One of this, of course, was of any interest to our two compatriots but for the fact there were fewer guardsmen on the roads and therefore less reason to be nervous of strangers. They stopped on the side of the road at midday and started a small fire to cook lunch. While they sat and waited for the rabbits the larger man had shot moments earlier to cook on the spits hung over the small cook fire a two-horse open-top carriage rumbled to a halt next to them and a kindly old man leaned down from the high bench, chewing thoughtfully on a piece of wheat.

'Hello there, fellows!' he called in his rough Nordic accent, he spoke the common tongue well enough for the two men to understand and the larger of the two smiled and touched a finger to his forehead in an informal salute.

'Hello to you, farmer, how goes your day?' his deep rumble of a voice carried the obvious tones of a Picton, the central lands the Scots to the northeast. The farmer raised an eyebrow at the strange accent, so uncommon in the land of the Nords.

'Well enough, I suppose, though I admit I could do with a feed.' He glanced meaningfully at the four plump rabbits that hissed and spat as the flames of the cook fire licked at them. The two travellers shared a look.

'We'd be happy to share with you, if you'd happen to have something for the pot.' The farmer smiled easily and reached behind him into the carriage, he brought out a linen sack.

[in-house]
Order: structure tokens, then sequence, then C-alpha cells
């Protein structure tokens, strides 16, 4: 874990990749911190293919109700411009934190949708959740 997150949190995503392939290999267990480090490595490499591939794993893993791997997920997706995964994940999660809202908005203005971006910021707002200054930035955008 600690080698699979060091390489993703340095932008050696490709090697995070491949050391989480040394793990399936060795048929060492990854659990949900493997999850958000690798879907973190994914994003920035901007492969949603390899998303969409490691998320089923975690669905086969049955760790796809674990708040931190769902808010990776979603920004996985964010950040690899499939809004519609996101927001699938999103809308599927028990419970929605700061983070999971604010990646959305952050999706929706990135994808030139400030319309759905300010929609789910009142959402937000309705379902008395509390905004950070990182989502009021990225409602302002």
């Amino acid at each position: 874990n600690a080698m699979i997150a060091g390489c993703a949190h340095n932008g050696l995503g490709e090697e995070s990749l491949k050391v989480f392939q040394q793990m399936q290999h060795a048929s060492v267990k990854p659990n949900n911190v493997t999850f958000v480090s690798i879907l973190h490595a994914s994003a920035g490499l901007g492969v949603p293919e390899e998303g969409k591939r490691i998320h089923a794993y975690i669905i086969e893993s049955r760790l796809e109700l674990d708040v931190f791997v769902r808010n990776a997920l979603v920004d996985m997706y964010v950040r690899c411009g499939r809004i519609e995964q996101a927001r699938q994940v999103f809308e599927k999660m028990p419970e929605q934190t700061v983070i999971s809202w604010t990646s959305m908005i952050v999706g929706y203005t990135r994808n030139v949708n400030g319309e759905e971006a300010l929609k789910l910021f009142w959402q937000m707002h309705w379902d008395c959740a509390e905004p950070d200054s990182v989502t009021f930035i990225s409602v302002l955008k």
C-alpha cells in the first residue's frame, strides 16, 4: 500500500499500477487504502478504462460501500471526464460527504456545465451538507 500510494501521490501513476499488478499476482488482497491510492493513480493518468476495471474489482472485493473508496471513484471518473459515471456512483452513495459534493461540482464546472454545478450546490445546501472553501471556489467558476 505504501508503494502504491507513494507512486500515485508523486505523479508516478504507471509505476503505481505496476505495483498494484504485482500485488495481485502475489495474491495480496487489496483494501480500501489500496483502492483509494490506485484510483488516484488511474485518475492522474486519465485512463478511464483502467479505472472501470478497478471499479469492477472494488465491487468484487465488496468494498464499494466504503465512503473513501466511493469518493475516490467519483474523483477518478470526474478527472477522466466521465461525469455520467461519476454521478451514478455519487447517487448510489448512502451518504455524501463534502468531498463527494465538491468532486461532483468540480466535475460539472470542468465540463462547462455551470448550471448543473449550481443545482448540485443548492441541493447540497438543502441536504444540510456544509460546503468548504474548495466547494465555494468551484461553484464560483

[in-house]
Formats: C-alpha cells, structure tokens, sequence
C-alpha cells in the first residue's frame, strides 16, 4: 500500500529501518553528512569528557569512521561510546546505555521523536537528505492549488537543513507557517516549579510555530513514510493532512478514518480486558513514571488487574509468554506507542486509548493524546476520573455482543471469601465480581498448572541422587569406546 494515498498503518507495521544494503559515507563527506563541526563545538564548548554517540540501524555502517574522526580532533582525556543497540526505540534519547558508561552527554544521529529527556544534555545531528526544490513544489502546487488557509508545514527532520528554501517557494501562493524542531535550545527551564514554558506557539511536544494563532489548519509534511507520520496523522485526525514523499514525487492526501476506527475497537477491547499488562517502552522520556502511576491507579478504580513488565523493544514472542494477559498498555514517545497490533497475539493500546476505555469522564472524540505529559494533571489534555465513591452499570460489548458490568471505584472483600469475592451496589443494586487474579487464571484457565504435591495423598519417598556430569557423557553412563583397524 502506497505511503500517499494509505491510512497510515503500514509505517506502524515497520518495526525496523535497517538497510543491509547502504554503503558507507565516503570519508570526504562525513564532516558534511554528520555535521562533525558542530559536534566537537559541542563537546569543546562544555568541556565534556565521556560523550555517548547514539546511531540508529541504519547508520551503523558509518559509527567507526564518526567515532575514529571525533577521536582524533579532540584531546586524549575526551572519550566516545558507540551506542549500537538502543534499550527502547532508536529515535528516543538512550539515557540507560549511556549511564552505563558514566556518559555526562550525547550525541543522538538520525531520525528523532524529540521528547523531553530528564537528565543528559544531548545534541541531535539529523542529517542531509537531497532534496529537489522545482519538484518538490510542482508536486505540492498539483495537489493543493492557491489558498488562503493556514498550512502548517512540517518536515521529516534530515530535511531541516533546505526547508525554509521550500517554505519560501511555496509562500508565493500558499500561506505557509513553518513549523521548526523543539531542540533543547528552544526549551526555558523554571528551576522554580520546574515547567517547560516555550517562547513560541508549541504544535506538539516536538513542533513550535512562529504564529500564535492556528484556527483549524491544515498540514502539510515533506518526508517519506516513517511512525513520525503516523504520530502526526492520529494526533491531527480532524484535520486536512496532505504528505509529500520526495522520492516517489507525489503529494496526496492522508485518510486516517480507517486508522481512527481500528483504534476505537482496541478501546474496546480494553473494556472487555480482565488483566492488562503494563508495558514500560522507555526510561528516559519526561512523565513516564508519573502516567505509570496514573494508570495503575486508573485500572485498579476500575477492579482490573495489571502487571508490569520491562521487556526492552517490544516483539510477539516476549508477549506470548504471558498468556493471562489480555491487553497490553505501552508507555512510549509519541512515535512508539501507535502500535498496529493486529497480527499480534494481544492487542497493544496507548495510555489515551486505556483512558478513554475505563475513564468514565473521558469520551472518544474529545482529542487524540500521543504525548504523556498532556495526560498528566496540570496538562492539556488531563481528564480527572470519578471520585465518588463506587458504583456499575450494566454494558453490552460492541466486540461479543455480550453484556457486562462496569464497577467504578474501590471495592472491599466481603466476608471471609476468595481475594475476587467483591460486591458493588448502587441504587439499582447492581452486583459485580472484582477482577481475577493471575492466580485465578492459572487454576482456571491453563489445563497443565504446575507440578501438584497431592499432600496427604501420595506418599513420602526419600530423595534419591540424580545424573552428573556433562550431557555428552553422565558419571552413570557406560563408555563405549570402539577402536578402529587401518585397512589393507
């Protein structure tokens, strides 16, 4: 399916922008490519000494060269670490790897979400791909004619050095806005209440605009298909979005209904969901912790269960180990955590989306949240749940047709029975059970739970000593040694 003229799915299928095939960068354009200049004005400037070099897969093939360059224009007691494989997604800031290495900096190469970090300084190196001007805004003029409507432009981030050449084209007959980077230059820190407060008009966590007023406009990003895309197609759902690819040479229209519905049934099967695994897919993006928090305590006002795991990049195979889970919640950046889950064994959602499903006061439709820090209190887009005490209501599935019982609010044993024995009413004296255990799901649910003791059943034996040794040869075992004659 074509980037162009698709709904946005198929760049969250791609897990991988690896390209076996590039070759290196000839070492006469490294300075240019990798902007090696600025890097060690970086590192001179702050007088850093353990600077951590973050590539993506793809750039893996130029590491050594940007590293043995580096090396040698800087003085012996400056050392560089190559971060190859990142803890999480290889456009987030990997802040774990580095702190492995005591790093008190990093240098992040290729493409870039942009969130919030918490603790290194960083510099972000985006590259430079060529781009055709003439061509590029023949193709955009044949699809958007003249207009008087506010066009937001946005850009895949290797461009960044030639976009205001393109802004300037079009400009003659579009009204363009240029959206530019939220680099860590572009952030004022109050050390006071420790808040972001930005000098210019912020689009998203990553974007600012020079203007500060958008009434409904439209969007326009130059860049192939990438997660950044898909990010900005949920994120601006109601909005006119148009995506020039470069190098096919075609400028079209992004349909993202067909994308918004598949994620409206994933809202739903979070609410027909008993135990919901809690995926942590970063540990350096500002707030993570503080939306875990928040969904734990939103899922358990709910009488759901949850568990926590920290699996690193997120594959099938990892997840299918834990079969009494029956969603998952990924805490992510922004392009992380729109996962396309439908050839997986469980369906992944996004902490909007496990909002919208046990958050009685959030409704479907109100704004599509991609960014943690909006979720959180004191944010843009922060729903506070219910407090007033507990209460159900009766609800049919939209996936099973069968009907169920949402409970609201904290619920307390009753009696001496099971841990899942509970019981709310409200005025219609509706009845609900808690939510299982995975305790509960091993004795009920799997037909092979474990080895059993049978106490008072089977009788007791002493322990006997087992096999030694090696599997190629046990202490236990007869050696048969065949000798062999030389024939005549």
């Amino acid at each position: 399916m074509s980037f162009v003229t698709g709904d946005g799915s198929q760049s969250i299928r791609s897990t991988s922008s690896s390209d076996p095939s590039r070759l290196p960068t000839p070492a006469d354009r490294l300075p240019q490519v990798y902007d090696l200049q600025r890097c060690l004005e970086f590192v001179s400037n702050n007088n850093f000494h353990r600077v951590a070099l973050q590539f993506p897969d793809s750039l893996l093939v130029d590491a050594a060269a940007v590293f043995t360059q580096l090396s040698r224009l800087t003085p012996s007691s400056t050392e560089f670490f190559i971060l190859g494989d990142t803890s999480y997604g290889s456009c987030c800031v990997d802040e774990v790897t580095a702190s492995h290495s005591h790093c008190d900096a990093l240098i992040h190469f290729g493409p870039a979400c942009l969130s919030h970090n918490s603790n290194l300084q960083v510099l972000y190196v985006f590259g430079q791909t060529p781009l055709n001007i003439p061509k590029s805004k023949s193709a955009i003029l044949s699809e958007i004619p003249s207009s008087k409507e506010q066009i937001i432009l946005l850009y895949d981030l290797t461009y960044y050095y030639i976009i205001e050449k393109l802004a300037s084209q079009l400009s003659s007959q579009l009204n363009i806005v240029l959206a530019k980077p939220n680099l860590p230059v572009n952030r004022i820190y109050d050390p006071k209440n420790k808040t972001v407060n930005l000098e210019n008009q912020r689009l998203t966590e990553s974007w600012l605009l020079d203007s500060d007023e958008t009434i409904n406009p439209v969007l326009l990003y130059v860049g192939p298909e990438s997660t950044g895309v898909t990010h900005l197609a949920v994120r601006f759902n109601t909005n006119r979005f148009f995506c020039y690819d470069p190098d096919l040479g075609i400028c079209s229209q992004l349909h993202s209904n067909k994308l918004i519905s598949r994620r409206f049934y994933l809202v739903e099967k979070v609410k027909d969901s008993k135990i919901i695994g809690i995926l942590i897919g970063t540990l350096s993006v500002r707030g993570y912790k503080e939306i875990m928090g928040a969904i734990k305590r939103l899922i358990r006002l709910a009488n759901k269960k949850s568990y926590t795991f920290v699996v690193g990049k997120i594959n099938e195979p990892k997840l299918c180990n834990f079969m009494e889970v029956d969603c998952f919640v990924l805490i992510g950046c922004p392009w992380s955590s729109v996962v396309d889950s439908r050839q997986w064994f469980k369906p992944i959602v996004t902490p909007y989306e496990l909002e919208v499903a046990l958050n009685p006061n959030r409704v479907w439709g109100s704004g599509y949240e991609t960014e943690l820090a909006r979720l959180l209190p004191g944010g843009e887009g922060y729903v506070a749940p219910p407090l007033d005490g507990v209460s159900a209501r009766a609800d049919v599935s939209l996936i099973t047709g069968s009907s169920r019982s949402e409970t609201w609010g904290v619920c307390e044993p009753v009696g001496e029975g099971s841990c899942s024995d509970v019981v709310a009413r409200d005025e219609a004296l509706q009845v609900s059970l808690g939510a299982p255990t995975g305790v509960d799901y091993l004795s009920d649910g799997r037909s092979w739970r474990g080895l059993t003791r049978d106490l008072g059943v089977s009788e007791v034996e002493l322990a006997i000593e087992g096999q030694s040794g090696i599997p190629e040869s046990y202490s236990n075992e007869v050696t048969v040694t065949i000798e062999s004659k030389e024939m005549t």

'The best wheat bread you've ever tasted; made fresh this morning. I'm taking a load of it to market.' The two strangers smiled in turn.

'Sounds excellent, come, draw yourself a patch of grass. One piece is as comfortable as another.' The farmer hopped down from the carriage, displaying a strength and agility that belied his appearance. He turned and brought his left hand to his mouth and gave out a piercing whistle.

'Hope you don't mind if I invite my nephew, he's sweeping behind me at the moment, looking for what he swore was a unicorn.' He shook his head in exasperation, 'What I'll do with that boy I have no idea.' The two travellers smiled and nodded knowingly.

'The youth of today.' Said the smaller man, his cultured tone coming from beneath the cowl he kept up almost permanently at odds with his rough appearance. The farmer looked to him, as if just noticing his presence.

'I'd say hello to you, mister, but I don't make acquaintance with those I can't see their face.' The larger of the two tensed slightly as his smaller companion lifted his hands to his cowl.

'Of course, forgive my rudeness.' The farmer noticed a change in the atmosphere as the cowl slipped back from the man's face, revealing a fresh and youthful appearance. He cocked an eyebrow at the obviously youthful and handsome face, framed as it was by the fiery red hair, until his eyes alighted on the man's ears and his eyes narrowed.

'Elf, are you?' there was a long-standing antagonism between the elves of the Elder Glade and the Nords of Valmour, thus was why the smaller man kept his head covered most of the time. He inclined his head in affirmation, his luminous green eyes fastened on the farmer's.